There's a curious side to my reading this. I read a bunch of Conrad's novels when I was a student; I was especially taken with Victory, and then hugely impressed by Nostromo; and the clincher was the ever so sombre and downbeat The Secret Agent. I ended up electing to do a 'special paper' on Conrad for my literature degree. It won a decent grade, though if I'm honest I didn't have anything new or particular to say about the author. I think I simply wanted to indulge myself, writing about him. The odd thing is that Conrad was always generally known as a writer of tales about the sea, yet none of those books, or the others I read at that time, fell into that category. So, after all this time, I read The Shadow-Line, which most definitely is a story about life at sea.

To sum up, whi…

Goos(ander)ed

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We've had another less common visitor to the pond up the hill. Three of them. Not that they're rare or anything, but I can't recall seeing them here before. I have to admit I didn't identify them straightaway, to the extent of thinking they were 'light phase' versions of the resident mallards. I really wasn't paying proper attention, because they're goosanders, members of a small family we know as mergansers, which have differences from 'normal' ducks I should have noticed.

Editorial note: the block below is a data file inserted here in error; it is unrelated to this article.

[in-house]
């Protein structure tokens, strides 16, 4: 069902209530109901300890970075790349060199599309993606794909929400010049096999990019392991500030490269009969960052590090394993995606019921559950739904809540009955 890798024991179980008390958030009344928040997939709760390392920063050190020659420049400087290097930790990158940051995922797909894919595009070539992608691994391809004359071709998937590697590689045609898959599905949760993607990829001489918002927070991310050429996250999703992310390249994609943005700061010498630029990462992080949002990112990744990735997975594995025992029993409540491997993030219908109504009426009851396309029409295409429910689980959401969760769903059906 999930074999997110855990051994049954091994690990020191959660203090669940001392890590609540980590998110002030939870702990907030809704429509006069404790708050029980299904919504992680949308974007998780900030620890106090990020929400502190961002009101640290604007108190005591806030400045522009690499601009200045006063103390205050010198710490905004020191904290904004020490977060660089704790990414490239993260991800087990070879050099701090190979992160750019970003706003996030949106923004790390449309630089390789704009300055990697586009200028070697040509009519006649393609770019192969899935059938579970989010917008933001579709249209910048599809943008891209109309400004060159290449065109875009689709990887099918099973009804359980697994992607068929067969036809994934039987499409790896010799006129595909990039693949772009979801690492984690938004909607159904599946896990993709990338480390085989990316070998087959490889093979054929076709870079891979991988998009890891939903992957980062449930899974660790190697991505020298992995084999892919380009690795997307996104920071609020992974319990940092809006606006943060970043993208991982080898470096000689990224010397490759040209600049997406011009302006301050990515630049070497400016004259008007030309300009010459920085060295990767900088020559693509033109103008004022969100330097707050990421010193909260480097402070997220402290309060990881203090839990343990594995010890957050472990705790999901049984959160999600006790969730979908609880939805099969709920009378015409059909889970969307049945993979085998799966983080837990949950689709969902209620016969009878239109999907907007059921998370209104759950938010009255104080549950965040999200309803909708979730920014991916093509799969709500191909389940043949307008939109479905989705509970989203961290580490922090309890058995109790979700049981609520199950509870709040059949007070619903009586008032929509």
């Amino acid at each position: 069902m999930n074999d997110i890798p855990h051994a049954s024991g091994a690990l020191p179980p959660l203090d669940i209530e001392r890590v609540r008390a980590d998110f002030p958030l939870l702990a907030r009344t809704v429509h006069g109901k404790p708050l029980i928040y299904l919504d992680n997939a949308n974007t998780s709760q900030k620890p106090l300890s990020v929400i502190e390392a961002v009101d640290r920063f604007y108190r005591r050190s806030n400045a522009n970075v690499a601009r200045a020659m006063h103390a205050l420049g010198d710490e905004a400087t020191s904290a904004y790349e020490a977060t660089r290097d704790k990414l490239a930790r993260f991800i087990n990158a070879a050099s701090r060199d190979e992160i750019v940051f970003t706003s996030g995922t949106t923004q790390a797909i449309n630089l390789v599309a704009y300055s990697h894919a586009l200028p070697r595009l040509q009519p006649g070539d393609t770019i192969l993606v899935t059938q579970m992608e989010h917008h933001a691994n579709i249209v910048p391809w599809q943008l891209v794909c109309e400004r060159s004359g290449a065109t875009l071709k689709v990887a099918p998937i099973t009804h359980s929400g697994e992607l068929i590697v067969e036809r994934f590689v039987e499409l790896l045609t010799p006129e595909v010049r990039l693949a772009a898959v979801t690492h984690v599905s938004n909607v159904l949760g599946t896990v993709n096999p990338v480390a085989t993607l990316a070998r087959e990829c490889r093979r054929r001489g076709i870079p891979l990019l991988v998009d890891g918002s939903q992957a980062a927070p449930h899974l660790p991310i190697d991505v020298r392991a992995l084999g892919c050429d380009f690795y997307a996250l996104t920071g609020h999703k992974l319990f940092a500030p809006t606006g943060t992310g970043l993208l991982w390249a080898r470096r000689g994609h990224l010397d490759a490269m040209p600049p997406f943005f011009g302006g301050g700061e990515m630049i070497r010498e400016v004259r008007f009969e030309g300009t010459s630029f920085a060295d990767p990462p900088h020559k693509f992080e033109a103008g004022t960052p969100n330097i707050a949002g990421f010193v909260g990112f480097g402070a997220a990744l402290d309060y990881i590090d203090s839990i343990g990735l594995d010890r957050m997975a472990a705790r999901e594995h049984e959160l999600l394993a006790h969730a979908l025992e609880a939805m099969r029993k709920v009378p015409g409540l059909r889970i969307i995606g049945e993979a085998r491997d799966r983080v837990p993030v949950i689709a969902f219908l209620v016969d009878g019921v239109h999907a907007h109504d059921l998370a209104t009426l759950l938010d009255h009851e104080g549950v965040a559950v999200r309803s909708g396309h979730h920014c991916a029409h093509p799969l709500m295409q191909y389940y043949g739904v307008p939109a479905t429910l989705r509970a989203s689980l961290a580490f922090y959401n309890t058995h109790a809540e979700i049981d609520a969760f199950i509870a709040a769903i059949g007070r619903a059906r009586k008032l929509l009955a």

Here's the first picture I took, yesterday ie. 13.2.2019, when I went up there with my new smartphone. I haven't had a smartphone before, and this was an exercise in taking a picture and straightaway mailing it to a bird-watching friend, to see if she could confirm they were what I thought they were. Yes, she had the common sense to realise I wasn't referring to the coots in the foreground.

I went into the nearby Starbucks (I know, I know) to have a coffee and att…

The End of the Year Show 2018

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Books, films, music; but 2018 for me was mainly about books.
The thing is, I've kept up a record of books I've read since childhood, in a succession of notebooks, and I noticed this year that - since even if I read little or no books, I still move on to a new page - I would run out of pages in a very few years. So, I bought a new fancy notebook and in thoroughly OCD fashion, copied it all out again. I made a few adjustments to correct various mistakes etc., but things are looking good once more.